Ratliff, Colts Corners Seek to Take Advantage of Opunity
INDIANAPOLIS – Keiwan Ratliff understands the perception.
Still, just because the Colts' cornerback understands why people see his position as an area of concern doesn't mean he agrees.
Ratliff, who was out of the NFL less than 10 days ago, likely will make a second consecutive start for the Colts Sunday, and partly as a result of his recently-unemployed status, some observers have focused on cornerback as one of the issues facing the team.
Ratliff said he gets that. But he said he doesn't take the same approach.
And he said the Colts' active corners don't, either.
"Honestly, if you were to ask any of us, we all feel like we can play in the league," Ratliff said Thursday afternoon as the Colts (4-4) prepared to play the Pittsburgh Steelers (6-2) at Heinz Field in Pittsburgh, Pa., Sunday at 4:15 p.m.
"It's not one of those things where we feel like we're backups going into the game. We're not saying, 'We're down and teams are going to come at us.' We go into the game looking at it as if it's our opportunity to play and our opportunity to show want we can do.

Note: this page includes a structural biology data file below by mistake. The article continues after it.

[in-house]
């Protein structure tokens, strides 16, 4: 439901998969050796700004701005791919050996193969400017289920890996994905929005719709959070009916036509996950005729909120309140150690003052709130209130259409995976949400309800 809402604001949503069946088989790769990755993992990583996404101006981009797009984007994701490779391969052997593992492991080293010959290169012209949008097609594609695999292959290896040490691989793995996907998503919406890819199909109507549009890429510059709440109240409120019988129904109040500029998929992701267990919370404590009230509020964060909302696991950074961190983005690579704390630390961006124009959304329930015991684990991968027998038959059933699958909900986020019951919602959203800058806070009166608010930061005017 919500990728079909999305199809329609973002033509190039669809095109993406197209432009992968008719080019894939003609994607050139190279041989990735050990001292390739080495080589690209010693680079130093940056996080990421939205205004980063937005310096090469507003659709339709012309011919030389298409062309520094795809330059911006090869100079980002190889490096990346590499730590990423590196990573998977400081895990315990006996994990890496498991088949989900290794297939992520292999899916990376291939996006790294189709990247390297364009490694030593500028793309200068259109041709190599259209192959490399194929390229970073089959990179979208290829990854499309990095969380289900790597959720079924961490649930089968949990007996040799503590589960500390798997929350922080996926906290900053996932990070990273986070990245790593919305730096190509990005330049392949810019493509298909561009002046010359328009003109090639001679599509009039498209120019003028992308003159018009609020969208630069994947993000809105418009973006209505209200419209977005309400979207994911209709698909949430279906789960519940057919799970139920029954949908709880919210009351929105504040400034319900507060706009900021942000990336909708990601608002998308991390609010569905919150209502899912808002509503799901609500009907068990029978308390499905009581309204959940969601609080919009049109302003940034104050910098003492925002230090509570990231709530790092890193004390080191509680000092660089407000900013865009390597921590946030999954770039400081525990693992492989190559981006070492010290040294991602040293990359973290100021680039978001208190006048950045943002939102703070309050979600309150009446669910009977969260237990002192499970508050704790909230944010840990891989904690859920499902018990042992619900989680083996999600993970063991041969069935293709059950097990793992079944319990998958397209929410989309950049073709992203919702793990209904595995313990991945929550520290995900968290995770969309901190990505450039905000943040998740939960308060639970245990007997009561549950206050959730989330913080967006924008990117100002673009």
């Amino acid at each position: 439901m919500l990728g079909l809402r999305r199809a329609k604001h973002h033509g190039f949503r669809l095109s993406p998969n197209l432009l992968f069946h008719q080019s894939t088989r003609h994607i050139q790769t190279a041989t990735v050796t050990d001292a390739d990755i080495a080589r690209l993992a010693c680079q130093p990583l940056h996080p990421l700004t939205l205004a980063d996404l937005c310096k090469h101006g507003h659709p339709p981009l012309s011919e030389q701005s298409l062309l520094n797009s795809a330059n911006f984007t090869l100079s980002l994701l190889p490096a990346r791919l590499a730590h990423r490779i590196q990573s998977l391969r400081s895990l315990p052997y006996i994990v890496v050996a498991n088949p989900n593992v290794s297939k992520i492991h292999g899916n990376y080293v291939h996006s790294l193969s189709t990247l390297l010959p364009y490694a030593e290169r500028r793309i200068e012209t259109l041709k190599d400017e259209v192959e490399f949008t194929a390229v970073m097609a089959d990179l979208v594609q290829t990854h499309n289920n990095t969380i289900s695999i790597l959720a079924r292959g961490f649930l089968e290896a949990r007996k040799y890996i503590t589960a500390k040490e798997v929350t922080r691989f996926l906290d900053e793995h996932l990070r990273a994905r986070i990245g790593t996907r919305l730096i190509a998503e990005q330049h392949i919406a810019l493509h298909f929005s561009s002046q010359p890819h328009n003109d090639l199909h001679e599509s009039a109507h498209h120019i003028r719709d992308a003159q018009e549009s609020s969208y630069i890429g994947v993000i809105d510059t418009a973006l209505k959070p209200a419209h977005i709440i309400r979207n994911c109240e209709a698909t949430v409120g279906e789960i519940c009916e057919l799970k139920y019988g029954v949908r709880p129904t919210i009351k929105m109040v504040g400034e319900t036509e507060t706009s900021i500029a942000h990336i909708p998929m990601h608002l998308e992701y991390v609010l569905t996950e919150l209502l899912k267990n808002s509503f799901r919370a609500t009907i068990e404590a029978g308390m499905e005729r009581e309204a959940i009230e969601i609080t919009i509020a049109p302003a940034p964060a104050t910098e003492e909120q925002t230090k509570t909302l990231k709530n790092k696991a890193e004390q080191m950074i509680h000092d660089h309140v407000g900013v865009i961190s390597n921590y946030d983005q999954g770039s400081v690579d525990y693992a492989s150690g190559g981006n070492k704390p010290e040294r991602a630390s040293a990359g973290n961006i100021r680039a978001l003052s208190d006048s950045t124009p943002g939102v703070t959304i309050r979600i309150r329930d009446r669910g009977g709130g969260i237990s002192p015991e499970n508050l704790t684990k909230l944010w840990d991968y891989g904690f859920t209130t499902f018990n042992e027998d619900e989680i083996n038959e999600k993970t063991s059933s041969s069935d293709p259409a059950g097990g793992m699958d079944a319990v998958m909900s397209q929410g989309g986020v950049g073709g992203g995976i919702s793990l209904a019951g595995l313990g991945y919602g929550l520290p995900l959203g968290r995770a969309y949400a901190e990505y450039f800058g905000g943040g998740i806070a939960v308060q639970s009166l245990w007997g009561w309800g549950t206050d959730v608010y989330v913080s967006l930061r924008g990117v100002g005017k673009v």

"We want teams to come at us."
Ratliff, originally a second-round selection in the 2004 NFL Draft by Cincinnati, was claimed by the Colts off waivers last November. He was released by the Colts on September 22 re-signed on October 7, the released again the October 22.
When starting cornerback Marlin Jackson sustained a season-ending knee injury in practice last Wednesday, the Colts called again. He signed the next day, and with nickelback Dante Hughes (ankle) and starter Kelvin Hayden (hamstring) unable to play, he started opposite Tim Jennings – who started the season as the team's nickelback – against the New England Patriots this past Sunday.
He likely will start again this week, Colts Head Coach Tony Dungy said Thursday.
"It is a little hard to believe," Dungy said of Ratliff's sudden status as a starter. "That's how close it is. You go from being off the team to starting and playing the whole game on a national TV game. That's the state of the NFL, I guess."